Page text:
Visitation restrictions took on new urgency among inmate family groups in Texas early this year as state prison officials passed new rules that some fear could make it easier to block people from visiting loved ones inside. The new rules, which ban greeting cards and expand drug-sniffing dog searches for visitors, are aimed at cracking down on contraband, despite the dubious reliability of drug dogs—and even though, as The Marshall Project recently reported, Texas prisoners claim that illicit goods largely flow in through prison staff.
Advocates for incarcerated families are especially alarmed by TDCJ’s new drug-dog policy—people can’t visit if a dog alerts, even if officers don’t find contraband—because they are concerned it could lead to even more people being banned from visitation lists based on unconfirmed suspicions. People were banned from visitation because of drug dogs even before the new policy. In August 2015, officials blocked Cynthia Ruiz from visiting her husband after drug dogs alerted and led officers to search her car before a scheduled visit—even though the search turned up nothing.
“One officer just kept saying that they had intel that we were doing things we weren’t supposed to do,” Ruiz says. She claims officers even made her pat down her 14-year-old daughter, who had joined for the visit. Seven months after appealing the ban, Ruiz was allowed to resume visits, but only through a glass window. Every six months she asks the Director’s Review Committee to reinstate contact visits, but each time receives the same denial letter.
Families of incarcerated people have also asked Texas prison officials for clearer guidelines on banning visitation, graduated sanctions rather than a blanket ban for visitors who break prison rules, and a way for visitors to dispute the allegations made against them.
At a February meeting for the Texas Board of Criminal Justice, TIFA executive director Jennifer Erschabek urged board members to give families kicked off the list some sort of dispute resolution process to resolve visitation problems. “A lot of new families don’t have any expectation about what the rules are, the infractions, what to expect, what happens if they’re taken off the list, how long they’ll be off the list, or how to try and get back on,” Erschabek says. “Give them the evidence of what they’re being accused of and also a way to earn their way back onto the list.”
Advocates for prison reform say the complaints about visitation highlight the need for independent oversight of the Texas prison system, which could give people who feel they were wrongly banned from visiting imprisoned family members somewhere to turn when the appeals process breaks down.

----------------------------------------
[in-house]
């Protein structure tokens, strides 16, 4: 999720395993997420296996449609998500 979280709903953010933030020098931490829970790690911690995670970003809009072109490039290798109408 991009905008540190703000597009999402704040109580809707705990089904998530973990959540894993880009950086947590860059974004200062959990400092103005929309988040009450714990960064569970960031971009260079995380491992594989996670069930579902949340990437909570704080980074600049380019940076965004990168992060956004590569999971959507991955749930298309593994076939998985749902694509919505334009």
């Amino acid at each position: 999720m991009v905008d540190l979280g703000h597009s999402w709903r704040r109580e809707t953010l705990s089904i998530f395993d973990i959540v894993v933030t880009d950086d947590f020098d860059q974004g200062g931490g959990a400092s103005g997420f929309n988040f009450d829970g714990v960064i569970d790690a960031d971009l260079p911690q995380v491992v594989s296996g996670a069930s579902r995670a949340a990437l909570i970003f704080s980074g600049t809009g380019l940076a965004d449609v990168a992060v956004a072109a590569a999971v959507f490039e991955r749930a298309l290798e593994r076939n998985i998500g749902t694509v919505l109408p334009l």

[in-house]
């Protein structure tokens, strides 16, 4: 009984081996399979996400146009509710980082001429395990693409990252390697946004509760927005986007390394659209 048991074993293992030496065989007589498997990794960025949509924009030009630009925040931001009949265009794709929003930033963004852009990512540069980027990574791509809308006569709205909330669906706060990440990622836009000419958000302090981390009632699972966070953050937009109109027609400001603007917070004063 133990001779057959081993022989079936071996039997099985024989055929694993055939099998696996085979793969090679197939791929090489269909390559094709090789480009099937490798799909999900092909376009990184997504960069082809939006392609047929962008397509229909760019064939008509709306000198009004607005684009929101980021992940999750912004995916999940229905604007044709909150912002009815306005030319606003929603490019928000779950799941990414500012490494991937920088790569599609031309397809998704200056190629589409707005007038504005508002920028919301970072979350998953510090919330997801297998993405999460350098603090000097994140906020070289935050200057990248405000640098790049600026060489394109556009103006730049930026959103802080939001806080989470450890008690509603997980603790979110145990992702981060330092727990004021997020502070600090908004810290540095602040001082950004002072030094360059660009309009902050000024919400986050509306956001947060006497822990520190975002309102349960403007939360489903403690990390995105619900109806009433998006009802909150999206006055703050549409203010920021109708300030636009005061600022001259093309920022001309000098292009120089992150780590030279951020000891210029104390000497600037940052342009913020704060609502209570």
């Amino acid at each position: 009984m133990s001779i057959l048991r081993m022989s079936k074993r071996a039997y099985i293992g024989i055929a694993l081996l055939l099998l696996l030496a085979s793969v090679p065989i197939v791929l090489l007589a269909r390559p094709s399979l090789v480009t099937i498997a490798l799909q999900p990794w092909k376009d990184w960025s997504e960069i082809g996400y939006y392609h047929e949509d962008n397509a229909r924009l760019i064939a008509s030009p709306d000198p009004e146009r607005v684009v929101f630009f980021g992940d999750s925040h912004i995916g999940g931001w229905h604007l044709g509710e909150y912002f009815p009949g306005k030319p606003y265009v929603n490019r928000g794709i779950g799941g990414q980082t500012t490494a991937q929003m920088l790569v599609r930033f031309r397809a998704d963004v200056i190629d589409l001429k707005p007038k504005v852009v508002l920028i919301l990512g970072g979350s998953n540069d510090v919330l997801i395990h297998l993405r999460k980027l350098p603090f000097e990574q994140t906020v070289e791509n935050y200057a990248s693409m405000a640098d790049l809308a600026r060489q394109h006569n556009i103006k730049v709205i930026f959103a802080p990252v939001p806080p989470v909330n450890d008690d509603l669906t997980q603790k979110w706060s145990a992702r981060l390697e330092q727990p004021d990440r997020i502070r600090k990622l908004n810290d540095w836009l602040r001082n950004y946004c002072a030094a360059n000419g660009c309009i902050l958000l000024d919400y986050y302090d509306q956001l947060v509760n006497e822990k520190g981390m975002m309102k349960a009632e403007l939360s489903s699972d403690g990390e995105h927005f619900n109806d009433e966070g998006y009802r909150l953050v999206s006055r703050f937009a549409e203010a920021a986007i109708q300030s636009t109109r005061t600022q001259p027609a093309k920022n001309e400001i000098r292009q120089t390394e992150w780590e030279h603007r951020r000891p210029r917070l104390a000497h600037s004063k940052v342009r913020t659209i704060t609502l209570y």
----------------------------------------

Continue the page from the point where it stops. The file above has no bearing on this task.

When visits are interrupted, mitigating steps should be taken to keep prisoners connected to loved ones, says UT’s Deitch—whether through free or reduced-cost calls, video visitation, or no-contact visits. As of press time, visits were suspended for the foreseeable future due to the COVID-19 pandemic that started spreading across Texas in March. In response, TDCJ began giving prisoners two free calls per week and extended phone access to inmates in solitary confinement, who are typically banned from making calls. While the agency had aimed to pilot video visitation at several prisons in early March, those plans have since been put on hold.
Families with loved ones in prison say they don’t want contraband behind bars, but some say they feel unfairly caught in the middle of the agency’s efforts to crack down on smuggling. Kandyce Livingston says officials removed her from her husband’s visitation list in March 2019 after a phone call in which they discussed the latest scuttlebutt: an inmate had claimed a guard was smuggling tobacco into the unit through tampons. Livingston insists it was nothing more than gossip, but both she and her husband, Jackie Deason, were accused of conspiring to bring in contraband.
In a recent letter to me, Deason wrote that after the call, corrections officers tossed him in an isolated “dry cell” without a bunk or running water, where he was monitored and ordered to defecate in a bucket to check if he’d swallowed any drugs (none were ever found). Before the allegations, Deason had made parole and was scheduled for release on May 10, 2019. The disciplinary case not only kept him behind bars but also landed him in restrictive housing, a form of solitary confinement without access to phone calls. “We went from visits every weekend and multiple phone calls a day to nothing,” Livingston says.
“Why should my wife be taken off my list?” Deason wrote. “She hasn’t ever brought me nothing at all through visit. She has never been caught with contraband and neither have I.”
Livingston has asked prison officials to let her listen to a recording of the call to no avail, and to investigate her complaint. In her last appeal letter to the Director’s Review Committee, she apologizes for even talking about contraband on the prison phone system and pleads with officials to restore her visits. In her letter, Livingston said that the couple’s daughters, ages 7 and 12, rarely see their father now.
Three weeks after her appeal, Livingston got the same letter received by so many others. “After careful perusal and deliberation, it was the decision of the committee not to grant the request,” the letter told her. “Your name will not be added to the list of approved visitors.”